203214 A human rights framework for rehabilitative care with street children: A mixed-method comparison study

Tuesday, November 10, 2009: 12:50 PM

Priya G. Nalkur, MPH, EdD , Adolescent Risk, University of Pennsylvania, Philadelphia, PA
Purpose: Applying a human rights framework to rehabilitative care for homeless street children may encourage positive shifts in children's health priorities. This study used mixed-methods to compare Tanzanian street children in rehabilitative care with street children not in rehabilitation and school-going children living with their families.

Methods: Quantitative data were responses to the “Importance Scale.” Children rated the importance of 29 experiences encompassing two sub-scales: Current Well-being and Future Preparations. ANOVAs and contingency-tables determined group-level differences; post-hoc Bonferroni tests determined pair-wise differences. Qualitative data were narrative responses to the Thematic Apperception Test. Thematic analysis with inductive coding was used for the narratives.

Results: Groups differed on 14 of 29 experiences, with children in rehabilitation showing more similarities to school children. Street children prioritized current well-being by emphasizing relationships with adults and finding safe sleeping places, while children in rehabilitation and in school prioritized preparing for the future, highlighting education-related ambitions. After one year of rehabilitation, children prioritized their health by emphasizing learning how to protect themselves from violence and STIs. Qualitative analysis indicated that rehabilitation encourages a sense of “positive transformation” regarding feeling safe at night, curbing drug use, doing well in school, and protecting oneself from HIV/AIDS. Importantly, children in rehabilitative care emphasized personal agency concerning their health and educational outcomes. Street children expressed fear and doubt about their health, especially in regards to glue-sniffing, sexual abuse, and suicide.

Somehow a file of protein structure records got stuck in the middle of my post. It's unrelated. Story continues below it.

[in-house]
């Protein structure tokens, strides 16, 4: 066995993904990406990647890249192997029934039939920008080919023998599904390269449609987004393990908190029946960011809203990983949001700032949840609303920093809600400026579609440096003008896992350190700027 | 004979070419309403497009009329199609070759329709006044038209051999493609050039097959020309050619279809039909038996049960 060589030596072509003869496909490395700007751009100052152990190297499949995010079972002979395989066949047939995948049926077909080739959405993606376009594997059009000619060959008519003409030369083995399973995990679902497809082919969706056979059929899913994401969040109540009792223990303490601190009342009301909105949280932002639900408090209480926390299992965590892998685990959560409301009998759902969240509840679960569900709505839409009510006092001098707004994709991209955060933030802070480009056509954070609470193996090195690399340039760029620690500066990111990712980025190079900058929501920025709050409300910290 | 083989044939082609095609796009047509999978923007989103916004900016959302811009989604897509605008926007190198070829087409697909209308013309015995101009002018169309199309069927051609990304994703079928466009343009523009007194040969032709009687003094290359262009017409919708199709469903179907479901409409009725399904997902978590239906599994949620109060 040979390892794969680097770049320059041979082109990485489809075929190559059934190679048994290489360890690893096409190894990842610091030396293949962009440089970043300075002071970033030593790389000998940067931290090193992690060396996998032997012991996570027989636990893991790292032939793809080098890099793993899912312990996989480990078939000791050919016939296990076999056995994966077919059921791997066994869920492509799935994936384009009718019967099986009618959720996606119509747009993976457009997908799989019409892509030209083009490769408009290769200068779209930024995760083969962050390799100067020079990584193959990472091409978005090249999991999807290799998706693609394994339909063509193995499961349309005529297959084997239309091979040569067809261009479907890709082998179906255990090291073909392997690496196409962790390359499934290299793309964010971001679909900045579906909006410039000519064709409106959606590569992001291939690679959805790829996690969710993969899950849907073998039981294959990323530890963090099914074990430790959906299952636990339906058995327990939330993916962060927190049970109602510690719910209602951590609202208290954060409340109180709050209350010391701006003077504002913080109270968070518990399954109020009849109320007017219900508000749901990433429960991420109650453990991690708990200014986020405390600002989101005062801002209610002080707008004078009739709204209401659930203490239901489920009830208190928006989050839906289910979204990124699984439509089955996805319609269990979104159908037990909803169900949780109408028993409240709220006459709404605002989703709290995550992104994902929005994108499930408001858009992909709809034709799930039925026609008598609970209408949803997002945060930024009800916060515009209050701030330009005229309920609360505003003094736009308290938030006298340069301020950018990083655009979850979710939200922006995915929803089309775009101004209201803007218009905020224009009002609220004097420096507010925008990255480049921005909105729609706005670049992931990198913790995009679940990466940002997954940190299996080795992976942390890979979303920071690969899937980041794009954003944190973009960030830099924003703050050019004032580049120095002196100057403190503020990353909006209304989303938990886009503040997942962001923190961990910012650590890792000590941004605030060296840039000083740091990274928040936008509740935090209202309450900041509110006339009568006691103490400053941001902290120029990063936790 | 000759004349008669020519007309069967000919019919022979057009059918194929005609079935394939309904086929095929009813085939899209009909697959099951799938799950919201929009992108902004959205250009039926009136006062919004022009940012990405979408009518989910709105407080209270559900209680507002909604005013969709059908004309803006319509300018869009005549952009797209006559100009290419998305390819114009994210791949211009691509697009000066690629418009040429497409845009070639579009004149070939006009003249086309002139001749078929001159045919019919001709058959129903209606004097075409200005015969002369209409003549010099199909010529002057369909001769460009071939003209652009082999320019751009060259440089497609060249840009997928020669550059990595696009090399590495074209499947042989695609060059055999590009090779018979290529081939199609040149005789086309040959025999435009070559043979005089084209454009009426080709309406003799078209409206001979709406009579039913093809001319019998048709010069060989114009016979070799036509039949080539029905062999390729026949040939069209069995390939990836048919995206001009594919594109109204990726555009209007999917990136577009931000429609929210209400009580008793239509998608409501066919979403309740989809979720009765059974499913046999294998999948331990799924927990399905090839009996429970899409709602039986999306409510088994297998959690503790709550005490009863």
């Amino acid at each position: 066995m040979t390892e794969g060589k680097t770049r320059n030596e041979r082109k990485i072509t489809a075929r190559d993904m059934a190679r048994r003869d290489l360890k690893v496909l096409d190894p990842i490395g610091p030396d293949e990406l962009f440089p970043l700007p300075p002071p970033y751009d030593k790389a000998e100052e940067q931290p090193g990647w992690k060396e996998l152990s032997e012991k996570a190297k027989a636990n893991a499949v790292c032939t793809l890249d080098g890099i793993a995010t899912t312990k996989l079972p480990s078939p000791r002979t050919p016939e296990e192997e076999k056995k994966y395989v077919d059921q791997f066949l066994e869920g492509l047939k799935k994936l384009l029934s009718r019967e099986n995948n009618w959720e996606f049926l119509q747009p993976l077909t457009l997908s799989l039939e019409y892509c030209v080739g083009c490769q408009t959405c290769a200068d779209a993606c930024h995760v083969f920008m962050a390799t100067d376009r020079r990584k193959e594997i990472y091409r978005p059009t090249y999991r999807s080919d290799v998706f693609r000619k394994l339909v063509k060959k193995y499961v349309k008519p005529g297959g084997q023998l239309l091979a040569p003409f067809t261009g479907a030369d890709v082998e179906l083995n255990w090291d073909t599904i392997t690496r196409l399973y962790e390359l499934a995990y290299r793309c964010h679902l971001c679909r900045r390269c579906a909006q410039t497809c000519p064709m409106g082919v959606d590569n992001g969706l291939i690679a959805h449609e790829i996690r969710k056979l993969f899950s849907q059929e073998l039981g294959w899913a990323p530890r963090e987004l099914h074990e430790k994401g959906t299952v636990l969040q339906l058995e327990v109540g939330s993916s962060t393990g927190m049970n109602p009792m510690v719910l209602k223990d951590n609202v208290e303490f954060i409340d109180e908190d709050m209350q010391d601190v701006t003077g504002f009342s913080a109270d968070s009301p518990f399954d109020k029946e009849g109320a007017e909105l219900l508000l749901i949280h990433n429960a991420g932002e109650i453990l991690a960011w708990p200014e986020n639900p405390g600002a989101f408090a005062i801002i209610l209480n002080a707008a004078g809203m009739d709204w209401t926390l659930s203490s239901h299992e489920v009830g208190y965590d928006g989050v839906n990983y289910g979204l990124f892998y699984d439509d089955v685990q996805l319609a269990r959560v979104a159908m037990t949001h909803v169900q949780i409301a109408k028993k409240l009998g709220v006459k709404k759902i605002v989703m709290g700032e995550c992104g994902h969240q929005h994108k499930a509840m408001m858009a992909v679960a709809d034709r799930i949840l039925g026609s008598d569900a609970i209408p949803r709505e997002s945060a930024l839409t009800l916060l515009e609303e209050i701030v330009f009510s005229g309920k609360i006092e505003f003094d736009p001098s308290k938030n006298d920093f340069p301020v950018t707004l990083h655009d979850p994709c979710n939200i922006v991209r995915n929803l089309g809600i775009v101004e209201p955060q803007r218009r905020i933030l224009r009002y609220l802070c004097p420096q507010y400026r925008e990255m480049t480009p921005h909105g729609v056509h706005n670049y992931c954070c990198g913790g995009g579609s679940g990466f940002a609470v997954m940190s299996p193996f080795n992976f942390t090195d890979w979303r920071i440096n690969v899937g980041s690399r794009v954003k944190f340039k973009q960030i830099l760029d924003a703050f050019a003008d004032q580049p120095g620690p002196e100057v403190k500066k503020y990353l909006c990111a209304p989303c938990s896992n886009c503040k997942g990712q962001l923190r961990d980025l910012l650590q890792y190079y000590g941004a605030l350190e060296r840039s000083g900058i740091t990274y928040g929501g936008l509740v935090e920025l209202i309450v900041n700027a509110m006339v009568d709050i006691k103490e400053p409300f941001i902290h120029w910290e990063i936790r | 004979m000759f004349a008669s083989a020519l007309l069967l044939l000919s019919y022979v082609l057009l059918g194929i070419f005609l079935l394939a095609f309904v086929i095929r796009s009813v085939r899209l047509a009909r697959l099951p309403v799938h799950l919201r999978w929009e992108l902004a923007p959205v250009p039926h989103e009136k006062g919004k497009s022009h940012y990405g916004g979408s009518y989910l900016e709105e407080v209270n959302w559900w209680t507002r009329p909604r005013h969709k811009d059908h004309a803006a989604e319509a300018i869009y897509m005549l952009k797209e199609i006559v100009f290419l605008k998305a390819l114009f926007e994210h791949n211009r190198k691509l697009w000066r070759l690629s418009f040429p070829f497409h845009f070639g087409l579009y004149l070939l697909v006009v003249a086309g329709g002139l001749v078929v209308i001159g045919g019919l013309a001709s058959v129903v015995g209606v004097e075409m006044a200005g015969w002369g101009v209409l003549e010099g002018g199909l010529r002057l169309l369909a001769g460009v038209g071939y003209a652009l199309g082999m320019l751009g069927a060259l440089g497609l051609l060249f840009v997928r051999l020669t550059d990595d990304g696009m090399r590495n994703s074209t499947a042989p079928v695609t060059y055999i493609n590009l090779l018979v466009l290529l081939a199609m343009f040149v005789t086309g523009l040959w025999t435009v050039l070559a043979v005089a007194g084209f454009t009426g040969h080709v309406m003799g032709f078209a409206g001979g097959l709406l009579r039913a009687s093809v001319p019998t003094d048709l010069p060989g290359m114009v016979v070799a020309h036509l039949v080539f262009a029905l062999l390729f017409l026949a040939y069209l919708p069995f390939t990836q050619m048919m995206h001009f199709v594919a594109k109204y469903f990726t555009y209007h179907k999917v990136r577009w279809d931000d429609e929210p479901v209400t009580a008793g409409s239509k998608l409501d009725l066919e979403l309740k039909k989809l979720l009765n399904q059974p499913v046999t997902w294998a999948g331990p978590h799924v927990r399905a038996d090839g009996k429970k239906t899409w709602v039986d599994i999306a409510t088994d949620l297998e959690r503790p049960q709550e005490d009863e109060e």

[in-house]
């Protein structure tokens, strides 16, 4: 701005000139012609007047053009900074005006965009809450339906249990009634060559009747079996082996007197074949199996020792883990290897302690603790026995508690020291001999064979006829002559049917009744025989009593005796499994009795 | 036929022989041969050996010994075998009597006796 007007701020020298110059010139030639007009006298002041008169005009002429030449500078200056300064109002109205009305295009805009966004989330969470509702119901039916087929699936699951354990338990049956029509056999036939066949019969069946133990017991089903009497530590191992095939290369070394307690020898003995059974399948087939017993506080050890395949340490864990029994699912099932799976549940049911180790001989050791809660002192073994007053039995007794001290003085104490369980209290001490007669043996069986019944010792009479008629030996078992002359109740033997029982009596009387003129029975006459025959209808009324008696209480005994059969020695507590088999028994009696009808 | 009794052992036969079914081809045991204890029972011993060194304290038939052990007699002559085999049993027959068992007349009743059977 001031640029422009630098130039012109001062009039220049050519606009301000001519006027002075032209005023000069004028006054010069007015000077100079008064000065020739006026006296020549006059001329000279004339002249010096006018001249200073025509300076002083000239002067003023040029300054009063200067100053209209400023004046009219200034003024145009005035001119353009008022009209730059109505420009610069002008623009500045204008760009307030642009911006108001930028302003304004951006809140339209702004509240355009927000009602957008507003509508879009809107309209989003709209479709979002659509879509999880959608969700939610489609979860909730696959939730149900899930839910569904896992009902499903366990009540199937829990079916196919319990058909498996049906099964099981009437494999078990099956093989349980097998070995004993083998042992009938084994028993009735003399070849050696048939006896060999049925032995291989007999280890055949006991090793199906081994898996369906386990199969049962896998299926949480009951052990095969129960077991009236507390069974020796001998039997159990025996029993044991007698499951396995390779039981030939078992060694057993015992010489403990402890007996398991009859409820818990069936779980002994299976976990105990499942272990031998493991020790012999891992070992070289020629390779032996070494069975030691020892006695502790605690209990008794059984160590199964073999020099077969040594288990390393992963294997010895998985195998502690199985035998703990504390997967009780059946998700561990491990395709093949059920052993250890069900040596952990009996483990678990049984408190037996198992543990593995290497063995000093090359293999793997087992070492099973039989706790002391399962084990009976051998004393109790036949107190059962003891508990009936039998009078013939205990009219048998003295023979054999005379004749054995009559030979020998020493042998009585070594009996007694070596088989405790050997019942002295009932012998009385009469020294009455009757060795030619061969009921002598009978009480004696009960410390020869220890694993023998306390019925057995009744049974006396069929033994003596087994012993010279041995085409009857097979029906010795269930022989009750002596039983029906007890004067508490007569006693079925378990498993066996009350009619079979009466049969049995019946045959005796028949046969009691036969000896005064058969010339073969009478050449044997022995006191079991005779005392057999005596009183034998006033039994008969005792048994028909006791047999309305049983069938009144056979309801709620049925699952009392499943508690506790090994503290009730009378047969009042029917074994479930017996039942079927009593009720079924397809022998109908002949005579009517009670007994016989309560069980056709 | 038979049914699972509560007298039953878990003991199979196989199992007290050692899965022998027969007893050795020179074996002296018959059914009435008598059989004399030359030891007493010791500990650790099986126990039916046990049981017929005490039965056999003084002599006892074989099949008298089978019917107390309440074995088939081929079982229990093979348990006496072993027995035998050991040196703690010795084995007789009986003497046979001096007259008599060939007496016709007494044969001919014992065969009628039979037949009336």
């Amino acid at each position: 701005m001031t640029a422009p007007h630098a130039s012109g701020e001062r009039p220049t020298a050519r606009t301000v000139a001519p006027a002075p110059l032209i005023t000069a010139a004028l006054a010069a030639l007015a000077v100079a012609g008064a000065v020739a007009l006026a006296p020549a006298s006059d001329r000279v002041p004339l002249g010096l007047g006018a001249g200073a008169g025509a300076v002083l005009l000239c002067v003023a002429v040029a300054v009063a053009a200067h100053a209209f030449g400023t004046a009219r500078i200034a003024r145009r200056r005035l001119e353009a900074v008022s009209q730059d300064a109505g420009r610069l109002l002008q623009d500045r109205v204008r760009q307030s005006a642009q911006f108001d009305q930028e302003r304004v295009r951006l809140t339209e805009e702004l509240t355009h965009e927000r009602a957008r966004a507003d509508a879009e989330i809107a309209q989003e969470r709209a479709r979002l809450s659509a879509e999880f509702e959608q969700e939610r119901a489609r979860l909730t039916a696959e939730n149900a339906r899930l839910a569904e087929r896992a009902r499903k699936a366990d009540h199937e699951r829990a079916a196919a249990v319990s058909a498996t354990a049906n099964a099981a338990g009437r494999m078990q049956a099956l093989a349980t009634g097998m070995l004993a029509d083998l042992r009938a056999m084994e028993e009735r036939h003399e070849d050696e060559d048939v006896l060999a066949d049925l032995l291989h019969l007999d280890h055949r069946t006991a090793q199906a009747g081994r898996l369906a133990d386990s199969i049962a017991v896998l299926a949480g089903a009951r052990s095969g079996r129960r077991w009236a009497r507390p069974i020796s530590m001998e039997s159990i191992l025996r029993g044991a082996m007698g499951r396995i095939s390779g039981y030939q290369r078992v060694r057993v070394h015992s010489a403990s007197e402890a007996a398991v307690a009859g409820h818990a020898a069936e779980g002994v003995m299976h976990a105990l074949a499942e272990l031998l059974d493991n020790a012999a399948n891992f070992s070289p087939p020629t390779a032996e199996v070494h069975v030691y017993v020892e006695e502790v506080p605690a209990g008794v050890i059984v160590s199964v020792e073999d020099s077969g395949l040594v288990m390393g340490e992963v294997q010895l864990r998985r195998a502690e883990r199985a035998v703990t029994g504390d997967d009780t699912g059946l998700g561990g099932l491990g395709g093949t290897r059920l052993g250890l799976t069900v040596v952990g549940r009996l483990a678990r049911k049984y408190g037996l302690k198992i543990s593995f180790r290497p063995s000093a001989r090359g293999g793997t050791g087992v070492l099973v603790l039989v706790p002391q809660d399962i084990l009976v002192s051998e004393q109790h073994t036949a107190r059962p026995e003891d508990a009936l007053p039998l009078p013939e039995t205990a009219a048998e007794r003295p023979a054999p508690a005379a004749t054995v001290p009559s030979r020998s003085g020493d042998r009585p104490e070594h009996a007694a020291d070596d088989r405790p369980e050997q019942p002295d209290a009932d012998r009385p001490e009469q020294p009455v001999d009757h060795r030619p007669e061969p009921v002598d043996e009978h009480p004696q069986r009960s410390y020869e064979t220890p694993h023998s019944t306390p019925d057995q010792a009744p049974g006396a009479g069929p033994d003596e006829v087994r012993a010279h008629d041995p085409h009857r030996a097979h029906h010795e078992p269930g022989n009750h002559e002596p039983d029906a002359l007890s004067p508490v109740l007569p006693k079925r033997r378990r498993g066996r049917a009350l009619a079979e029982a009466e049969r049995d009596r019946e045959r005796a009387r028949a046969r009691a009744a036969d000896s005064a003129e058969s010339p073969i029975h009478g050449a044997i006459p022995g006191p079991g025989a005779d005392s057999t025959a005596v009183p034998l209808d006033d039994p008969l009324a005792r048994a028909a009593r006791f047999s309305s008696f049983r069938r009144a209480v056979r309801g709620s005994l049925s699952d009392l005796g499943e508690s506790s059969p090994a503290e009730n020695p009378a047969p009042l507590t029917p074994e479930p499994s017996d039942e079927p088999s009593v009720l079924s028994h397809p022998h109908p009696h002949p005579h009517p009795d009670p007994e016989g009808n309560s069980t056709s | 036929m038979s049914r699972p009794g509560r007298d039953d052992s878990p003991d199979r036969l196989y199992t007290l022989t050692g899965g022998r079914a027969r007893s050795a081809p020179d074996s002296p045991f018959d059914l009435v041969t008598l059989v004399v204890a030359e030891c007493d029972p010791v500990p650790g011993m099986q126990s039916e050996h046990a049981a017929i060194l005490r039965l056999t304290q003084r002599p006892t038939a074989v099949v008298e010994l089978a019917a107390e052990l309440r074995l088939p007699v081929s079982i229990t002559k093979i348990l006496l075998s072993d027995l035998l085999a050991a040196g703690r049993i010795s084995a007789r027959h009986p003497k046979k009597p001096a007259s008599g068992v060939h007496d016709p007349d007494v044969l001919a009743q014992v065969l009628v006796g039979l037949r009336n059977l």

Conclusions: Human rights-oriented rehabilitation may encourage children to have more agency concerning their health, allowing for more hopeful future orientations.

Learning Objectives:
1. Compare the health priorities of street children undergoing human rights rehabilitation with street children who are not in rehabilitation. 2. Describe the main components of human rights rehabilitative care for street children. 3. Discuss how an understanding of human rights may empower children to take responsibility for their health. 4. Explain how qualitative narrative data can enhance findings from quantitative survey data.

Keywords: Adolescents, International, Human Rights

Presenting author's disclosure statement:

Qualified on the content I am responsible for because: I designed the study, and collected and analyzed all data. This study is part of my dissertation project at Harvard University in Human Development and Psychology (I received my doctoral degree in June, 2008). I am currently writing up results as individual journal articles.
Any relevant financial relationships? No

I agree to comply with the American Public Health Association Conflict of Interest and Commercial Support Guidelines, and to disclose to the participants any off-label or experimental uses of a commercial product or service discussed in my presentation.